How To Do Multi-Loop Circuit Problems Using Kirchoff's Rules by loe13858

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									How To Do Multi-Loop Circuit Problems Using Kirchoff ’s Rules


1. Choose your loops. They must be closed loops... you must end up
   where you started. It doesn’t matter whether you choose a clockwise
   or counterclockwise direction.

2. Choose a current direction in each branch, and give the current in the
   branch a name, e.g. I1 . “Branch” means a segment of the circuit
   between junctions. Note that current is the same everywhere along a
   branch for a steady-state situation. Also note that there is no current
   flow in a circuit branch that has a capacitor in it, for a steady state
   situation. You can choose any direction for I in a particular branch of
   the circuit. If you happen to choose the wrong direction, the answer
   will just come out negative, and then you know the real direction is
   opposite to the one you chose.

3. Apply Kirchoff’s first rule at the junctions: the sum of the currents
   going in (pointing into the junction) equals the sum of the currents go-
   ing out (pointing away from the junction), Iin = Iout . This should
   give you some of the equations you need to solve for your unknowns.

4. Now apply Kirchoff’s second rule, the loop rule, for the loops you chose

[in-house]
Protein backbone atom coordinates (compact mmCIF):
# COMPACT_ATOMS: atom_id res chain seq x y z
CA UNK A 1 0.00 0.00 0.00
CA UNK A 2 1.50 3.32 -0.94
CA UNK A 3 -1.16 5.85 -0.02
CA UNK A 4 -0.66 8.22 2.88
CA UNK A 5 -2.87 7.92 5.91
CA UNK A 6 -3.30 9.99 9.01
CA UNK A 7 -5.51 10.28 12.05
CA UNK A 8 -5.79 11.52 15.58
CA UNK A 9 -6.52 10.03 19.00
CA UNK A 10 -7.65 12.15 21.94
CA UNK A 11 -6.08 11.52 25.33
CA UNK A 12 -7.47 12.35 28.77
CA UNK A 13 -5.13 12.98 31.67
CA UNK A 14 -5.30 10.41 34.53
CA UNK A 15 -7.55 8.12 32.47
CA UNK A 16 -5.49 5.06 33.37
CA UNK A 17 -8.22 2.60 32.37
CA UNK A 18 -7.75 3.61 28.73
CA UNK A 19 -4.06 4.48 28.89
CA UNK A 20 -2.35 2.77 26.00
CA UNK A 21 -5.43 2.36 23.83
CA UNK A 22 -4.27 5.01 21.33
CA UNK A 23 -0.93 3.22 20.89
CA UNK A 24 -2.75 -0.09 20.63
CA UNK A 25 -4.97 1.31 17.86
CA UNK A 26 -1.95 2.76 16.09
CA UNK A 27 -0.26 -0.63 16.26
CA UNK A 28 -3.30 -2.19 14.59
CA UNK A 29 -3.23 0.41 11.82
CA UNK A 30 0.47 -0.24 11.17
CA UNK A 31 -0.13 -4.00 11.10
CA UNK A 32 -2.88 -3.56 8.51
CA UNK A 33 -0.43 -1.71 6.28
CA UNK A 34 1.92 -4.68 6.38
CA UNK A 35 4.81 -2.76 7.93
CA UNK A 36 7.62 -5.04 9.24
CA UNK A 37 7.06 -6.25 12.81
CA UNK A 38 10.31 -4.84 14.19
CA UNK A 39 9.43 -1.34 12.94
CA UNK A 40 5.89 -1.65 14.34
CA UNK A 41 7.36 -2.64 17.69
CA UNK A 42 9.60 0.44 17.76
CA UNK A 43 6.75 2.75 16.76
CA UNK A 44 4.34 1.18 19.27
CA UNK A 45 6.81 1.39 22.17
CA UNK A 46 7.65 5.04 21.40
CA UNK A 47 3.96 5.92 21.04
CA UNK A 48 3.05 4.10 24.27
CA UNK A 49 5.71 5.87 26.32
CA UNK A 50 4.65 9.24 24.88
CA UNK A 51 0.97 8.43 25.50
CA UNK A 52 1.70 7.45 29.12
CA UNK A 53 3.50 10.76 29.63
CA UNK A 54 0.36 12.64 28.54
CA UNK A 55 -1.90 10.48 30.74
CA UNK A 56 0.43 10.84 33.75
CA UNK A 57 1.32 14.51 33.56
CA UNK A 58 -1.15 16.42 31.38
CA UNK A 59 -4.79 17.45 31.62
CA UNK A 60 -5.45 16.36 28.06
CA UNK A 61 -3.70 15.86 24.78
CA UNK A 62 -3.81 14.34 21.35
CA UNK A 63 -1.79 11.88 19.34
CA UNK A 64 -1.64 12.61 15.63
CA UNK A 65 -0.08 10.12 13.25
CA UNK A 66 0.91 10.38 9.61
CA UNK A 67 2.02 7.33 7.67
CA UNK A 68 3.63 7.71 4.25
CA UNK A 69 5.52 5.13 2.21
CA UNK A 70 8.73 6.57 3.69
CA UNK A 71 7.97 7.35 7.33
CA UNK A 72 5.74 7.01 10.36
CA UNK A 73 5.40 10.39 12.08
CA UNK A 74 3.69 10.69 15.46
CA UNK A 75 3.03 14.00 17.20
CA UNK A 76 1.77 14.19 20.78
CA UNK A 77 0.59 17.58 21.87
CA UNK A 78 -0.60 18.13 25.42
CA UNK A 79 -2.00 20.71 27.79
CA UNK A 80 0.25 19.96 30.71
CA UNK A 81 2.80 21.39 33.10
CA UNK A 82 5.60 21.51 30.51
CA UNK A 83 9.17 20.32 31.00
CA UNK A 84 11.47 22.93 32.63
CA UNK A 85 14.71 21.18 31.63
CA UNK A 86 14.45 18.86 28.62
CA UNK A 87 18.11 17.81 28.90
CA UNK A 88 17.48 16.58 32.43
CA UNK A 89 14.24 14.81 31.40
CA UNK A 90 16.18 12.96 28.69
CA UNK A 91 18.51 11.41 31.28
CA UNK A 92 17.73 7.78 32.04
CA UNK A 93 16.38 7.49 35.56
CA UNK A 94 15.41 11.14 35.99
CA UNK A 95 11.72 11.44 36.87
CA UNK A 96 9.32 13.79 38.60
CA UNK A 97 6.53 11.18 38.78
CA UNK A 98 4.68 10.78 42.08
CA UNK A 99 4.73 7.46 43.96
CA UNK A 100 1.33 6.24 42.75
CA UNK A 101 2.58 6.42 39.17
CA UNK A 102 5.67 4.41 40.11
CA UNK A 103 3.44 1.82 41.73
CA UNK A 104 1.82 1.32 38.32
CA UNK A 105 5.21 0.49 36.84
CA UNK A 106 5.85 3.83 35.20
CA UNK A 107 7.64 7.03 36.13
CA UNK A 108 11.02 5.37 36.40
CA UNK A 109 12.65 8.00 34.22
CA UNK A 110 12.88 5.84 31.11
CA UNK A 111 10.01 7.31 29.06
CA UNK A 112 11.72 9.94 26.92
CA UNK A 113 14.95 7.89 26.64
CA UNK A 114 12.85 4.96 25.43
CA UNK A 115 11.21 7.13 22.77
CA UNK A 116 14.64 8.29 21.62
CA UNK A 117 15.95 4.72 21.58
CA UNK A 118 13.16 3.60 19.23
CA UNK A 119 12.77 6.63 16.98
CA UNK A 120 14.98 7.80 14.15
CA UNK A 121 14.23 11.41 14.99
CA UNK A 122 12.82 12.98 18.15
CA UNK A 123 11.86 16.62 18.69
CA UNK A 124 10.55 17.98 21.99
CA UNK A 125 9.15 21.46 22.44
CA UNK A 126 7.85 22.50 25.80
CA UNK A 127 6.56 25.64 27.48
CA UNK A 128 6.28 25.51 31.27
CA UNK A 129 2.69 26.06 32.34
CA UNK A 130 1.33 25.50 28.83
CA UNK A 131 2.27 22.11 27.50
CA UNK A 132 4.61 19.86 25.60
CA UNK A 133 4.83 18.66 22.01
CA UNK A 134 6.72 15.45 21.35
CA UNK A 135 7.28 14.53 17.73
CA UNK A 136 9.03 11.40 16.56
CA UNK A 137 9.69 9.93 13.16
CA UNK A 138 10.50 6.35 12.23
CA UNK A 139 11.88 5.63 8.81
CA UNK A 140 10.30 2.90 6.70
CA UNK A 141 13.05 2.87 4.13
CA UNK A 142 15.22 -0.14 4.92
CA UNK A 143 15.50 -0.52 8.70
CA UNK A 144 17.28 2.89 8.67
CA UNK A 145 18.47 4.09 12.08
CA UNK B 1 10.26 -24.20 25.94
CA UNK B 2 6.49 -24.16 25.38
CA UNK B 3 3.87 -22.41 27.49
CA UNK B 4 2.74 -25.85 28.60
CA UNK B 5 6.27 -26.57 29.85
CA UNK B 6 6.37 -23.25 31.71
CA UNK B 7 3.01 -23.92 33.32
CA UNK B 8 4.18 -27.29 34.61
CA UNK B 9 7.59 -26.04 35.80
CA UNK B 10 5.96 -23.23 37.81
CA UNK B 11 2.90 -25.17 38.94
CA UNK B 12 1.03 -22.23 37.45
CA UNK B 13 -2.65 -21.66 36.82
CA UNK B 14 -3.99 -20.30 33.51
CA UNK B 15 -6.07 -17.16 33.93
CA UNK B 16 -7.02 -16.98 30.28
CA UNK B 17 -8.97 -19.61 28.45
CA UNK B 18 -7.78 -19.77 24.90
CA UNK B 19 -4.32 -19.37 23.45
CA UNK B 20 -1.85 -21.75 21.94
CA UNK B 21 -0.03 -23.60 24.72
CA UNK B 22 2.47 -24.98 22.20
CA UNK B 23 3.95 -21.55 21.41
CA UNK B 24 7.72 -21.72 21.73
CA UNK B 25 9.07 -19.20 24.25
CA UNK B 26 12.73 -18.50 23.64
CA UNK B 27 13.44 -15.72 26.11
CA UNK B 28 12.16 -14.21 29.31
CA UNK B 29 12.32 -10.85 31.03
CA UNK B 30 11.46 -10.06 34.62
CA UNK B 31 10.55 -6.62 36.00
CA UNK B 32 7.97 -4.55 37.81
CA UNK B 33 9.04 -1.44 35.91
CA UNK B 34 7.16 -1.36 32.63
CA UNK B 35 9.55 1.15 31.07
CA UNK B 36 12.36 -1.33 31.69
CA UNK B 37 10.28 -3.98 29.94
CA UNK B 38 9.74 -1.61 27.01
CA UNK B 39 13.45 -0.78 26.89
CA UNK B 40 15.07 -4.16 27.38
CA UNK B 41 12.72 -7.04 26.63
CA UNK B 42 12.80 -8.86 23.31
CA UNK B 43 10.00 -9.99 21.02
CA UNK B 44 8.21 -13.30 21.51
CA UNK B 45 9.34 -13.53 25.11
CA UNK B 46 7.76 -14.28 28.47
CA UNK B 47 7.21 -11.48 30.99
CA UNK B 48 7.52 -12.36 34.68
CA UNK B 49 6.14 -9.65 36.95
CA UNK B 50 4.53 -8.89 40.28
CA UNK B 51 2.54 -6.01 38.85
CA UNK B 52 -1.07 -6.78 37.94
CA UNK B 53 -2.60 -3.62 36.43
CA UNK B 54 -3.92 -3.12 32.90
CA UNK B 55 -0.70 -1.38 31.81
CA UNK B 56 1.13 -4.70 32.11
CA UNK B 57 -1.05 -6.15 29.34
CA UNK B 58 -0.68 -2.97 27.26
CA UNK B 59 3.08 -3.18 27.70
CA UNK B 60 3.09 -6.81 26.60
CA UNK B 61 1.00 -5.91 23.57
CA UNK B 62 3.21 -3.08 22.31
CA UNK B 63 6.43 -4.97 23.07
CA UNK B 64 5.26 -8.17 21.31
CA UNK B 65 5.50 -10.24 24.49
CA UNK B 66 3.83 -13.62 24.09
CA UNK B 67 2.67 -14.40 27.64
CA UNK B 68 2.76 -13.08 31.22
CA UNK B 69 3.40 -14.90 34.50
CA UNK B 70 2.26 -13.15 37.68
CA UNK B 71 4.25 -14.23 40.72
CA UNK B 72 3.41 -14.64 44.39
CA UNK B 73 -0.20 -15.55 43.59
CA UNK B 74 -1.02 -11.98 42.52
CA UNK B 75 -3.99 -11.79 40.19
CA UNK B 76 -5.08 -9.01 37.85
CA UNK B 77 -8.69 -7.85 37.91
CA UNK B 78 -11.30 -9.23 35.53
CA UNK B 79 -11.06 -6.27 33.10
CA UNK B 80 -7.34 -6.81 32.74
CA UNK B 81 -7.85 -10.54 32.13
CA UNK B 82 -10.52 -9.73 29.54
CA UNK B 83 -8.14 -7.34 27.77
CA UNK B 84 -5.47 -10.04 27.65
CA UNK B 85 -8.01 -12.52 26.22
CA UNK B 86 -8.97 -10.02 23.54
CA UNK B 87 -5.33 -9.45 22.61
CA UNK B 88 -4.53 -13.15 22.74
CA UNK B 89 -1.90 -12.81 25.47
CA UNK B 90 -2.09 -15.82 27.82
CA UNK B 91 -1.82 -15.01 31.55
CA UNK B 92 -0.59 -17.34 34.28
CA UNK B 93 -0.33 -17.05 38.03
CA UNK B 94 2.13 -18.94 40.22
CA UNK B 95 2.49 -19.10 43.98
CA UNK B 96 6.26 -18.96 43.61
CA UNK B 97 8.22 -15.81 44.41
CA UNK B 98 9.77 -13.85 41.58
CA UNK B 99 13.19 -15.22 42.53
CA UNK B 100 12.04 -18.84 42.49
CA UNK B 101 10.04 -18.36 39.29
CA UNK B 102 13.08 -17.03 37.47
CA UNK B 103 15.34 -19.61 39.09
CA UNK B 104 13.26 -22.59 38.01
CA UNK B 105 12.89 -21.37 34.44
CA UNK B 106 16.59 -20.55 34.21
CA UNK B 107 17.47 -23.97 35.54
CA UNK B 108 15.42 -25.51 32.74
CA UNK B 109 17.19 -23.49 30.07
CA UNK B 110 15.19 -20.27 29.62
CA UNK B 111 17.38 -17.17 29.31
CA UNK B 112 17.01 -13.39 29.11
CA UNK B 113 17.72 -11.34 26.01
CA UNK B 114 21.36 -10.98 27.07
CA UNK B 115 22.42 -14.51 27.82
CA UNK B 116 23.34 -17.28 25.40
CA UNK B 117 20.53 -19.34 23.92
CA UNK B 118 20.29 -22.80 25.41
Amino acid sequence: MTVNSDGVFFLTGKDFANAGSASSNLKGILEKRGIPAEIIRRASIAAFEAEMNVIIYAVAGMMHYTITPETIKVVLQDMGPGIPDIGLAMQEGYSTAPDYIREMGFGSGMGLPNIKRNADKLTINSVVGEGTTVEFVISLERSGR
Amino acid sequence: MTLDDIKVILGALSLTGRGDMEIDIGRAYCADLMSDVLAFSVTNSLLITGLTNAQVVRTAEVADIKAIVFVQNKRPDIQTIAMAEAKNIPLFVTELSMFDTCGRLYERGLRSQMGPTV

in the first step. This says that the sum of the potential drops around
   the loop must be zero, ∆Vi = 0.
  To do this “walk around the loop”, and write down a term for each
  circuit element (resistor or battery). Here you have to be meticulous
  about the signs. Here are the sign conventions:

     • If you walk “up the battery”, meaning from − to + (imagine
       you’re a charge getting pumped uphill), then write down +ε.
     • If you walk “down the battery”, meaning from + to − then write
       down −ε.
     • If you walk across the resistor with the current (for the current
       direction you have chosen), then write down −IR.
     • If you walk across the resistor against the current (for the current
       direction you have chosen), then write down +IR.
  Then set the sum of all the terms for each loop equal to zero.

5. Once you have enough equations so that you have n equations for n
   unknowns, solve the equations for what you want to know. Note that
   you may be able to write down more equations than you need.

6. If any current came out negative, then that just means that the actual
   current direction is opposite to the direction you chose.

								
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